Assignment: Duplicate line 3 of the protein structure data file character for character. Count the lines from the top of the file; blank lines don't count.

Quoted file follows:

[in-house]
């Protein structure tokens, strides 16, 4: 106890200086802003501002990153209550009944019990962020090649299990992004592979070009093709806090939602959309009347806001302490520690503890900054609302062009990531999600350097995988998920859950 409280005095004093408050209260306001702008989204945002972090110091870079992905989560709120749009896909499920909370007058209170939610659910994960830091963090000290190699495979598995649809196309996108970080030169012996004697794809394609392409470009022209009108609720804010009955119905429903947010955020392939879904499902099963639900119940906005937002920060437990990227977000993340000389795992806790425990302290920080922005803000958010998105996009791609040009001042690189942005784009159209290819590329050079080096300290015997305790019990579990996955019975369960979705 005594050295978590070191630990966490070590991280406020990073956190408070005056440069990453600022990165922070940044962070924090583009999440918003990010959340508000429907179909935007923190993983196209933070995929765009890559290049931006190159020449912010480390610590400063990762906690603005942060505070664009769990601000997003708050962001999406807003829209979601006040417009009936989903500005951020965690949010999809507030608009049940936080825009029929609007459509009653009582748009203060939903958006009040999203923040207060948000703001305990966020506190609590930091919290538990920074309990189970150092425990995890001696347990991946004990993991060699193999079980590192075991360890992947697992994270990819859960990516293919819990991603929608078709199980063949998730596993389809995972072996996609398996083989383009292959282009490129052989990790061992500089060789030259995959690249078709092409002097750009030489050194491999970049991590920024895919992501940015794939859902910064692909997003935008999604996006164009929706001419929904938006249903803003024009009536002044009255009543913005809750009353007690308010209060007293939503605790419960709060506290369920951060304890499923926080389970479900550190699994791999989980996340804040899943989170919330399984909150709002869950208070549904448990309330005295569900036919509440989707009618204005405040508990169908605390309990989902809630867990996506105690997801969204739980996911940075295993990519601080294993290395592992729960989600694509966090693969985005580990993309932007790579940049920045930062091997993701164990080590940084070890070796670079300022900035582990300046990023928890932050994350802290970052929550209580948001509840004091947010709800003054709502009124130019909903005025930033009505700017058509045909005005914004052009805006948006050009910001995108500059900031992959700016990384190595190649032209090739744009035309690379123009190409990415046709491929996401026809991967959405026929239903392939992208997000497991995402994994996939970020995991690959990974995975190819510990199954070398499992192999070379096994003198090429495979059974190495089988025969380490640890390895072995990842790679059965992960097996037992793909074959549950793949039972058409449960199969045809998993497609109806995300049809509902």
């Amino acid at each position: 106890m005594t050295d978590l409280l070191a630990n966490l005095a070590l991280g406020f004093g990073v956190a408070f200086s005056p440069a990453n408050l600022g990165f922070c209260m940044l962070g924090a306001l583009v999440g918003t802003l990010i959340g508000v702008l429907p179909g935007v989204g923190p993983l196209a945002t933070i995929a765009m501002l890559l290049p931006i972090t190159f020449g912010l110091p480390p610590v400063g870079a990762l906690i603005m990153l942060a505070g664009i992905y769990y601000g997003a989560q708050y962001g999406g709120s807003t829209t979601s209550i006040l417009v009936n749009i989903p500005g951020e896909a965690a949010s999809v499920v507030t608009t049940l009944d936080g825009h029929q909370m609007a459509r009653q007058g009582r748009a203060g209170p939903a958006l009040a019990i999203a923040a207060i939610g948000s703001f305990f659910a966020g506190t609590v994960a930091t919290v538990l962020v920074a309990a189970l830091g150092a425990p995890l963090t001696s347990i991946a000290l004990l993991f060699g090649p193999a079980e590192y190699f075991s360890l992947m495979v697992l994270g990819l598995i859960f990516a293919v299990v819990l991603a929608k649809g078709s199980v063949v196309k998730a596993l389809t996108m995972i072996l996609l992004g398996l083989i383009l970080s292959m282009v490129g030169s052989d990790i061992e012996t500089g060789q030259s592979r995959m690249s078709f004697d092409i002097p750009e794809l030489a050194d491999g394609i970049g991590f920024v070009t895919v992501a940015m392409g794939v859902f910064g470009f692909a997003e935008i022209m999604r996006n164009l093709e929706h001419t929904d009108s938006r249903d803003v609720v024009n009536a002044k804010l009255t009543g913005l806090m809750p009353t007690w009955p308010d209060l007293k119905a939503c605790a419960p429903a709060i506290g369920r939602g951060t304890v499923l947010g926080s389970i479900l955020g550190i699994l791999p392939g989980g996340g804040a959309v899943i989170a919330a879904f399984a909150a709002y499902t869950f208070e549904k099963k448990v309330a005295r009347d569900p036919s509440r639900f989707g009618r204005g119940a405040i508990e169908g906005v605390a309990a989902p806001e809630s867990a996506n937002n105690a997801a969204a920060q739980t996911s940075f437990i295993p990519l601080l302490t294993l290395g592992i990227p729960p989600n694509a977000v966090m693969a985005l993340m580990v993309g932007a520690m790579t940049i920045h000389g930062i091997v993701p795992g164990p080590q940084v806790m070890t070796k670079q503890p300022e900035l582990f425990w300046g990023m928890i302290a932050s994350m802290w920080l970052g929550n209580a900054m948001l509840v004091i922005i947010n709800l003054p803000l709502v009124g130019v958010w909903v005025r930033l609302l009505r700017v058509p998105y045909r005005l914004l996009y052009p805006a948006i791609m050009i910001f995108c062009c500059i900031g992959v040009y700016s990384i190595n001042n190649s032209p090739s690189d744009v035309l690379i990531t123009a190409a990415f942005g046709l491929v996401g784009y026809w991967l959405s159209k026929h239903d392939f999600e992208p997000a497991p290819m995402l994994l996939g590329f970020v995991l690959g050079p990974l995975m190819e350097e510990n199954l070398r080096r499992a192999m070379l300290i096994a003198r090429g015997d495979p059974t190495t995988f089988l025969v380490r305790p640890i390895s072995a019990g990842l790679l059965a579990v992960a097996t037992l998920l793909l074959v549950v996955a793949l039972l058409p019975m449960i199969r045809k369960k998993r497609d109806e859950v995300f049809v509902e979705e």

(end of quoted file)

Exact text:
């Amino acid at each position: 106890m005594t050295d978590l409280l070191a630990n966490l005095a070590l991280g406020f004093g990073v956190a408070f200086s005056p440069a990453n408050l600022g990165f922070c209260m940044l962070g924090a306001l583009v999440g918003t802003l990010i959340g508000v702008l429907p179909g935007v989204g923190p993983l196209a945002t933070i995929a765009m501002l890559l290049p931006i972090t190159f020449g912010l110091p480390p610590v400063g870079a990762l906690i603005m990153l942060a505070g664009i992905y769990y601000g997003a989560q708050y962001g999406g709120s807003t829209t979601s209550i006040l417009v009936n749009i989903p500005g951020e896909a965690a949010s999809v499920v507030t608009t049940l009944d936080g825009h029929q909370m609007a459509r009653q007058g009582r748009a203060g209170p939903a958006l009040a019990i999203a923040a207060i939610g948000s703001f305990f659910a966020g506190t609590v994960a930091t919290v538990l962020v920074a309990a189970l830091g150092a425990p995890l963090t001696s347990i991946a000290l004990l993991f060699g090649p193999a079980e590192y190699f075991s360890l992947m495979v697992l994270g990819l598995i859960f990516a293919v299990v819990l991603a929608k649809g078709s199980v063949v196309k998730a596993l389809t996108m995972i072996l996609l992004g398996l083989i383009l970080s292959m282009v490129g030169s052989d990790i061992e012996t500089g060789q030259s592979r995959m690249s078709f004697d092409i002097p750009e794809l030489a050194d491999g394609i970049g991590f920024v070009t895919v992501a940015m392409g794939v859902f910064g470009f692909a997003e935008i022209m999604r996006n164009l093709e929706h001419t929904d009108s938006r249903d803003v609720v024009n009536a002044k804010l009255t009543g913005l806090m809750p009353t007690w009955p308010d209060l007293k119905a939503c605790a419960p429903a709060i506290g369920r939602g951060t304890v499923l947010g926080s389970i479900l955020g550190i699994l791999p392939g989980g996340g804040a959309v899943i989170a919330a879904f399984a909150a709002y499902t869950f208070e549904k099963k448990v309330a005295r009347d569900p036919s509440r639900f989707g009618r204005g119940a405040i508990e169908g906005v605390a309990a989902p806001e809630s867990a996506n937002n105690a997801a969204a920060q739980t996911s940075f437990i295993p990519l601080l302490t294993l290395g592992i990227p729960p989600n694509a977000v966090m693969a985005l993340m580990v993309g932007a520690m790579t940049i920045h000389g930062i091997v993701p795992g164990p080590q940084v806790m070890t070796k670079q503890p300022e900035l582990f425990w300046g990023m928890i302290a932050s994350m802290w920080l970052g929550n209580a900054m948001l509840v004091i922005i947010n709800l003054p803000l709502v009124g130019v958010w909903v005025r930033l609302l009505r700017v058509p998105y045909r005005l914004l996009y052009p805006a948006i791609m050009i910001f995108c062009c500059i900031g992959v040009y700016s990384i190595n001042n190649s032209p090739s690189d744009v035309l690379i990531t123009a190409a990415f942005g046709l491929v996401g784009y026809w991967l959405s159209k026929h239903d392939f999600e992208p997000a497991p290819m995402l994994l996939g590329f970020v995991l690959g050079p990974l995975m190819e350097e510990n199954l070398r080096r499992a192999m070379l300290i096994a003198r090429g015997d495979p059974t190495t995988f089988l025969v380490r305790p640890i390895s072995a019990g990842l790679l059965a579990v992960a097996t037992l998920l793909l074959v549950v996955a793949l039972l058409p019975m449960i199969r045809k369960k998993r497609d109806e859950v995300f049809v509902e979705e």